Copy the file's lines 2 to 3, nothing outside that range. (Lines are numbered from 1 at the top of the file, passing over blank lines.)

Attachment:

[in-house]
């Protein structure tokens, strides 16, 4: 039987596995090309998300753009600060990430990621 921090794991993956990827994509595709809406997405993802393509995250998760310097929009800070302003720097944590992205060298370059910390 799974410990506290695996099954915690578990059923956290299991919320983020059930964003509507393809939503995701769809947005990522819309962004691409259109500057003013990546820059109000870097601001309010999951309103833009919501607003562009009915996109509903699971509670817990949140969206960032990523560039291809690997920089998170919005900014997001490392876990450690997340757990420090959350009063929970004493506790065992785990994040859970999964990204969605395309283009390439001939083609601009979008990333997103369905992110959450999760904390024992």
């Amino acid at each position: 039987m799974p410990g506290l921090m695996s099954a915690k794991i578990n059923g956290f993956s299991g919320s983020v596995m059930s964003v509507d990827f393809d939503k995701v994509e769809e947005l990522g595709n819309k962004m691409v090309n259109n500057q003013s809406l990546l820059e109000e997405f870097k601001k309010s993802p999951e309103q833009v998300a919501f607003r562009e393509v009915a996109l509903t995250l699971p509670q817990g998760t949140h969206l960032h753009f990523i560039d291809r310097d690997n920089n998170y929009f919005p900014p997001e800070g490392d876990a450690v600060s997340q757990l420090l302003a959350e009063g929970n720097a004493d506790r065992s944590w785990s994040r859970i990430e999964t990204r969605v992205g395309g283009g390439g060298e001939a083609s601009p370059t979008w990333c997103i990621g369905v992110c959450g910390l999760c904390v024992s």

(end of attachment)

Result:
């Protein structure tokens, strides 16, 4: 039987596995090309998300753009600060990430990621 921090794991993956990827994509595709809406997405993802393509995250998760310097929009800070302003720097944590992205060298370059910390 799974410990506290695996099954915690578990059923956290299991919320983020059930964003509507393809939503995701769809947005990522819309962004691409259109500057003013990546820059109000870097601001309010999951309103833009919501607003562009009915996109509903699971509670817990949140969206960032990523560039291809690997920089998170919005900014997001490392876990450690997340757990420090959350009063929970004493506790065992785990994040859970999964990204969605395309283009390439001939083609601009979008990333997103369905992110959450999760904390024992």
């Amino acid at each position: 039987m799974p410990g506290l921090m695996s099954a915690k794991i578990n059923g956290f993956s299991g919320s983020v596995m059930s964003v509507d990827f393809d939503k995701v994509e769809e947005l990522g595709n819309k962004m691409v090309n259109n500057q003013s809406l990546l820059e109000e997405f870097k601001k309010s993802p999951e309103q833009v998300a919501f607003r562009e393509v009915a996109l509903t995250l699971p509670q817990g998760t949140h969206l960032h753009f990523i560039d291809r310097d690997n920089n998170y929009f919005p900014p997001e800070g490392d876990a450690v600060s997340q757990l420090l302003a959350e009063g929970n720097a004493d506790r065992s944590w785990s994040r859970i990430e999964t990204r969605v992205g395309g283009g390439g060298e001939a083609s601009p370059t979008w990333c997103i990621g369905v992110c959450g910390l999760c904390v024992s």